After a single season with the Blues, Roy was again a free agent, whereupon he signed a one-year, $1 million contract with the Nashville Predators on July 15, 2014. Well into the 2014–15 season, on December 29, 2014, he was then traded to the Edmonton Oilers in exchange for Mark Arcobello.
Roy was offered a Professional Try-Out contract with the Washington Capitals during the preseason of the 2015–16 season, but was cut after the last game of the preseason, whereupon he signed with Swiss club SC Bern of the NLA on October 9, 2015. He won the Swiss championship with Bern that season. He played 36 regular season contests for SCB with nine goals and 21 assists. In the playoffs, he scored three goals, including the championship-winning goal, to go along with nine assists in 13 games.
In July 2016, he signed with HK Avangard Omsk of the Kontinental Hockey League (KHL). During the 2016–17 season, Roy was traded by Avangard to Traktor Chelyabinsk on November 1, 2016, in exchange for Daniil Gubarev.
|2018 Pyeongchang||Men's Hockey|
Roy made his next international appearance at the 2008 World Championships with Canada's men's team. In the quarter-finals, he scored a hat-trick against Norway in an 8–2 win. Roy earned another silver medal with Canada as they were defeated in overtime of the gold medal game by Russia.
In 2018, Roy was announced as a member of the 2018 Canadian men's national ice hockey team for the 2018 Winter Olympics in Pyeongchang. Roy and Maxim Noreau were the leading scorers as Canada finished with a bronze medal.
Roy is a native of Rockland, Ontario. He used to sponsor the minor hockey team in Clarence Creek, the "Clarence Castors"; he would supply the players with sticks. Roy is bilingual, and can speak English and French.
Regular season and playoffs
|2013–14||St. Louis Blues||NHL||75||9||28||37||30||4||0||1||1||0|
- Named to the OHL All-Rookie Team (2000)
- Awarded the Emms Family Award as OHL Rookie of the Year (2000)
- Named to the CHL All-Rookie Team (2000)
- Awarded CHL Plus/Minus Award (2000)
- Awarded the Wayne Gretzky 99 Award as OHL playoff MVP (2003)
- Named to the Memorial Cup All-Star Team (2003)
- Awarded Stafford Smythe Memorial Trophy as Memorial Cup MVP (2003)
- Played in the NHL YoungStars Game (2004)
- "Roy making name for himself in NHL playoffs". American Hockey League. 2006-04-15. Retrieved 2006-04-15.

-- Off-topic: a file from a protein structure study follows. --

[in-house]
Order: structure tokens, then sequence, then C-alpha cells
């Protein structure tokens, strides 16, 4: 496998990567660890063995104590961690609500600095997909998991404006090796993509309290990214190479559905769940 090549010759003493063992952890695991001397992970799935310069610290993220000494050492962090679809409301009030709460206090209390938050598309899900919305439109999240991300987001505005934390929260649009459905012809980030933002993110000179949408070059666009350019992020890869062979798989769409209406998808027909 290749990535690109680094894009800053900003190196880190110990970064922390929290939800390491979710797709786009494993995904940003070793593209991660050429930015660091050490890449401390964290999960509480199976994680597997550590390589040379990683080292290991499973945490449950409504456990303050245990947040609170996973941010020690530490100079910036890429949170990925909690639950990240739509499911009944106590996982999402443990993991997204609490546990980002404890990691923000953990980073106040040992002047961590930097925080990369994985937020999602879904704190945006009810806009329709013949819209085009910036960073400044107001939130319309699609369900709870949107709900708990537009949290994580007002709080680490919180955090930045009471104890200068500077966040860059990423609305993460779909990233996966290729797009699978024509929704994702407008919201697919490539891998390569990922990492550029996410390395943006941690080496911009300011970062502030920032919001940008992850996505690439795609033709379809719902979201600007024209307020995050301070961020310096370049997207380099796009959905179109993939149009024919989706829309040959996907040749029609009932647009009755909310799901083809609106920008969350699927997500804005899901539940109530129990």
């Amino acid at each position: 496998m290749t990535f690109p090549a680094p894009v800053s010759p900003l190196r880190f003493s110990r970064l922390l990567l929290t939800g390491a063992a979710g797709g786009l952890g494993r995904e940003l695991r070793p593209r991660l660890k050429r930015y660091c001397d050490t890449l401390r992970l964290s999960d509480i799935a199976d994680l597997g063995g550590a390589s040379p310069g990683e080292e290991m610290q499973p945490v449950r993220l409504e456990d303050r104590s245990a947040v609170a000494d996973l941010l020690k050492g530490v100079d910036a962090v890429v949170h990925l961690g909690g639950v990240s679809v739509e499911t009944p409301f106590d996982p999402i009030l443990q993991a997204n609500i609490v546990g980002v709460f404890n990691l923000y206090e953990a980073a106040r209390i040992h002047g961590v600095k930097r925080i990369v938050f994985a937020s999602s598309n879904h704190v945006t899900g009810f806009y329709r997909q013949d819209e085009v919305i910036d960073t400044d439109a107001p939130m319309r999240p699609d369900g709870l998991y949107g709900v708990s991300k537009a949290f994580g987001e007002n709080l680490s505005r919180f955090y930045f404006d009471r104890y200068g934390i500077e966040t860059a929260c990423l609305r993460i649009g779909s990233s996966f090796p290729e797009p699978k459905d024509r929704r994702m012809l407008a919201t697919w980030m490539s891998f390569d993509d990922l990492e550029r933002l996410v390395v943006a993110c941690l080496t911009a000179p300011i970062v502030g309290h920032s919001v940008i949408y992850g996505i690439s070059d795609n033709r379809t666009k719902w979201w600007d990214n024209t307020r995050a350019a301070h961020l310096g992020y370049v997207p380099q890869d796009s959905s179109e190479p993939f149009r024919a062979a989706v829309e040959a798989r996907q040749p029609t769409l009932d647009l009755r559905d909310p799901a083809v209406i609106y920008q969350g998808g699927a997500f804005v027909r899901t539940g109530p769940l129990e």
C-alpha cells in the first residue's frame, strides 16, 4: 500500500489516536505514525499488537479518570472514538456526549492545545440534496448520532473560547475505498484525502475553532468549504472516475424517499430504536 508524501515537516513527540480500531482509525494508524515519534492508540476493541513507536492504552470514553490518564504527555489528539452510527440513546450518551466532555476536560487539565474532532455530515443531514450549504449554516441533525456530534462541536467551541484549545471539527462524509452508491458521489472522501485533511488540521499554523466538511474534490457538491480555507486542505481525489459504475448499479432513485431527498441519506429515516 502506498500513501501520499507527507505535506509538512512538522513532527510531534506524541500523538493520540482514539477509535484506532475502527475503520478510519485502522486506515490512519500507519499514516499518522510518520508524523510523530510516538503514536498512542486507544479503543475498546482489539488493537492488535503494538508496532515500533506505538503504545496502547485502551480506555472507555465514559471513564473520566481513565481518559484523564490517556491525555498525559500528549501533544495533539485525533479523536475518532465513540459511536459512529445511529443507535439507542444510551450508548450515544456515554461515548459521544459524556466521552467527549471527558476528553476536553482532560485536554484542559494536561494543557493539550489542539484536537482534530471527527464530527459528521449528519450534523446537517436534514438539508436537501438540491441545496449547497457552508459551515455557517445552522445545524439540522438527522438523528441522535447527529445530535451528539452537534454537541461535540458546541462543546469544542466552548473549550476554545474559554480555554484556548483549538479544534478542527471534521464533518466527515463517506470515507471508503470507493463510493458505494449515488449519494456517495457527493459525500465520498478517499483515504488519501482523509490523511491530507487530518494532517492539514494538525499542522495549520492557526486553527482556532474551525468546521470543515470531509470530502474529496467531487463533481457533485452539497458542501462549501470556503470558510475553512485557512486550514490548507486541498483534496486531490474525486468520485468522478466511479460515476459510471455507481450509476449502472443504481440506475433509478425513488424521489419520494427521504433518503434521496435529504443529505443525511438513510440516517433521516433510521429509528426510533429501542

- "Derek Roy". National Hockey League. 2008-02-14. Archived from the original on 2009-04-24. Retrieved 2008-02-14.
- "Roy sets record in playoff game against Senators". National Hockey League. 2007-04-10. Retrieved 2007-04-10.
- "Roy re-signs with Sabres". Buffalo News. 2007-07-27. Retrieved 2007-07-28.
- "SABRES CENTRE DEREK ROY TO MISS REST OF SEASON WITH TORN LEFT QUADRICEPS". thehockeynews.com. December 24, 2010. Retrieved May 20, 2018.
- "Canucks acquire Roy from Stars for pick, prospect". NHL.com. Retrieved April 2, 2013.
- "Blues agree to terms with Derek Roy". National Hockey League. 2013-07-06. Retrieved 2013-07-06.
- "Nashville Predators Sign Derek Roy to a One-Year Contract". Nashville Predators. 2014-07-15. Retrieved 2014-07-15.
- "Oilers acquire Roy from Predators for Arcobello". The Sports Network. 2014-12-29. Retrieved 2014-12-29.
- "Caps announce final cuts, Derek Roy does not make team". russianmachineneverbreaks.com. 2015-10-05. Retrieved 2015-10-05.
- "Derek Roy signed with SC Bern in the Swiss league". CBS Sports. 2015-10-09. Retrieved 2015-10-09.
- Omsk, HK Avangard. "Derek Roy leaves SC Bern and joins HK Avangard Omsk in the KHL". Retrieved 2016-07-09.
- "2008 statistics" (PDF). International Ice Hockey Federation. 2008-07-22. Retrieved 2008-07-22.
- "Canada announces Olympic roster". Canadian Broadcasting Corporation. 2009-08-22. Retrieved 2009-08-22.
- "Matt D'Agostini goal leads Canada to Spengler Cup victory". www.cbc.ca. Retrieved 2016-05-29.
- "2016 Deutschland Cup Roster 2016". Hockey Canada. Retrieved 2017-04-10.
- "Derek Roy". olympic.ca. Retrieved May 20, 2018.
- Marsillo, Alexia (January 25, 2018). "From Rockland to the Olympics". pressreader.com. Retrieved May 20, 2018.